BOSTON (MarketWatch) — The CLASS Act is dead, and that’s going to create problems not just for the seven in 10 seniors who eventually will need help with eating, dressing and bathing, but for their unpaid family caregivers and whole lot of other Americans as well.
The Community Living Assistance Services and Supports (CLASS) program, a part of the health-reform law, established a national, voluntary insurance program for purchasing community living services. It was designed to expand options for people who require long-term help. But in mid-October, the Obama administration shut down the program, saying it was not financially feasible.
This week, a panel of long-term-care experts tried to answer the now-what questions raised in the wake of that decision. Among them: What can those who were likely to benefit from the CLASS Act do now to pay for their current or anticipated long-term-care needs? How can the country deliver and finance long-term-care for its rapidly aging population? What role will providers play as Medicare and Medicaid payments are cut?
These are legitimate questions that must be addressed sooner rather than later, said Howard Gleckman, a resident fellow at the Urban Institute, author of “Caring for Our Parents,” and the moderator of UI’s panel discussion, “Long-term care in an era of shrinking government.”
“We are in an era of real funding constraint by the government that will get worse long before it ever gets better,” said Gleckman in an interview prior to the panel discussion. “The question is: ‘Why don’t we confront it?’” Watch a video of the discussion here.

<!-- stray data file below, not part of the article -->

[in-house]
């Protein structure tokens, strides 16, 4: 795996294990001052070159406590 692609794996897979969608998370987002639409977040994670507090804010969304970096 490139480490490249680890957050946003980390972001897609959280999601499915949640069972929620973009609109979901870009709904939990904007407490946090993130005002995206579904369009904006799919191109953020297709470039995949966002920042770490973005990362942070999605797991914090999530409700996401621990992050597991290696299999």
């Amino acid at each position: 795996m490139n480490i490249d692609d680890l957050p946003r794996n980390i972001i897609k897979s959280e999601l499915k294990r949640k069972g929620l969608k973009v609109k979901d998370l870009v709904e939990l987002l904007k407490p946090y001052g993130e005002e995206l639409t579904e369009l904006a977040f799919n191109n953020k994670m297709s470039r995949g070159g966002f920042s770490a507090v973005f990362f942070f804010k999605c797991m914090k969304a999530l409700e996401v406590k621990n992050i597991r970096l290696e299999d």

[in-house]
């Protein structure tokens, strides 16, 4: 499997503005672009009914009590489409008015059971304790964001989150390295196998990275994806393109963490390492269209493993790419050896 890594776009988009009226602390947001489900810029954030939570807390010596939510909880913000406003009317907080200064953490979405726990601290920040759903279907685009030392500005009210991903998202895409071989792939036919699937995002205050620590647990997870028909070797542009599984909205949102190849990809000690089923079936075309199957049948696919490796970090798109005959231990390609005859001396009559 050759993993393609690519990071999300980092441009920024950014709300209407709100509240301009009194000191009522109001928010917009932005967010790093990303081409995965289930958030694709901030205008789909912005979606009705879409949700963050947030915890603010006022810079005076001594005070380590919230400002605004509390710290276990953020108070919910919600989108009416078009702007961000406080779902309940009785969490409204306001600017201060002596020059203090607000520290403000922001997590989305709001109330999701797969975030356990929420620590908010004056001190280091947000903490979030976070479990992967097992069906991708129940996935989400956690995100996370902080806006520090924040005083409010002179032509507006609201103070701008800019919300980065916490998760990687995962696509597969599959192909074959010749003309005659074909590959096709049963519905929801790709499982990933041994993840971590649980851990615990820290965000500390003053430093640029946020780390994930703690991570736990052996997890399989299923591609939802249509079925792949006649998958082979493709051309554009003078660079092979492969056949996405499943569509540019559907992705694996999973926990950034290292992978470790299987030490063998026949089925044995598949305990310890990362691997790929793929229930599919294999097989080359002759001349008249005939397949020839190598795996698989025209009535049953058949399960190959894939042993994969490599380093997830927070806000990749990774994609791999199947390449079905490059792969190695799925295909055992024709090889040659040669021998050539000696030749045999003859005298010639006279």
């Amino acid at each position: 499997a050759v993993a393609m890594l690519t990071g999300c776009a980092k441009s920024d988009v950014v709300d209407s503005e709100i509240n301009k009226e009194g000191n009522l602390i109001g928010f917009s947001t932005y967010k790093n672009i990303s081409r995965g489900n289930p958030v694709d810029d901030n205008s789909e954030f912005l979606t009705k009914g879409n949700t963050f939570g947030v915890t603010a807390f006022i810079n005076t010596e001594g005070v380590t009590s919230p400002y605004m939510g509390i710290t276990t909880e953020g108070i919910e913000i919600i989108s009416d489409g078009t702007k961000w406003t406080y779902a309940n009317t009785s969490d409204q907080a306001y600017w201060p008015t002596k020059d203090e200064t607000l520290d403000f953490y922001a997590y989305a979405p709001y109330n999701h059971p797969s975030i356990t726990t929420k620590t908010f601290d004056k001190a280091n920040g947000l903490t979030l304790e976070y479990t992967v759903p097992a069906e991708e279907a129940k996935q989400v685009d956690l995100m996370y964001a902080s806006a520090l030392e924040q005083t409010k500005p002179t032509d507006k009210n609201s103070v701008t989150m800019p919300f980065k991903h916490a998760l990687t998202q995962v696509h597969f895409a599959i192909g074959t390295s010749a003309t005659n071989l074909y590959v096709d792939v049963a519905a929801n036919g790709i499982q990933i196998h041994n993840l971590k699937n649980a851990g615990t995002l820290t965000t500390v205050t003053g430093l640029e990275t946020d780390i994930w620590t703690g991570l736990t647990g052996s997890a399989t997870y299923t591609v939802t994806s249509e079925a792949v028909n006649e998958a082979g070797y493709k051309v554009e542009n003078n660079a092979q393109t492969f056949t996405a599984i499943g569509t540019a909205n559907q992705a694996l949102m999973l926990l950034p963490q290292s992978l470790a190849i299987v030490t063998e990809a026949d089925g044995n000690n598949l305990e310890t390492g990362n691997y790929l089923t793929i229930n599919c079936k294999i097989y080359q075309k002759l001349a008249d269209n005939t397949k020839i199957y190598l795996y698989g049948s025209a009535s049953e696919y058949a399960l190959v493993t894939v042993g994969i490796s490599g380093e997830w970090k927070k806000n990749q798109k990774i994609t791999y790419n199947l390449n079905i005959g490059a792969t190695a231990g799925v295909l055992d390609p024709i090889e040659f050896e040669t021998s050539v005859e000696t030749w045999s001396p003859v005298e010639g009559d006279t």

It’s hard to imagine things getting worse. According to the Urban Institute, relatives of the aging struggle to balance their elder-care duties with employment and other family responsibilities, and the care they provide equates to some $375 billion a year. The MetLife Mature Market Institute said in June that caregiving costs Americans an estimated $3 trillion in lost wages, pension and Social Security benefits. Read more on the MetLife site.
What’s more, the cost of long-term-care itself is not trivial. Nursing homes cost on average $87,235 annually, according to a 2011 MetLife study. One year in an assisted-living facility is now $41,724. Adult day services are $70 per day, and home health aides cost $21 per hour.
At the moment, the options for paying for long-term care are limited. Medicare doesn’t cover all that much and just 12% of adults age 65 or older have private insurance, according to the Urban Institute. As a result, many families pay out of pocket until they exhaust their resources and turn to Medicaid.
Care already being rationed
What can be done? To some, the answer is: not much. “The CLASS Act is a goner,” Gleckman said. “The Medicaid safety net is getting more tattered as time goes on. People are still not saving, so people — as individuals or as families — are not prepared for this. Nobody is buying private long-term-care insurance.”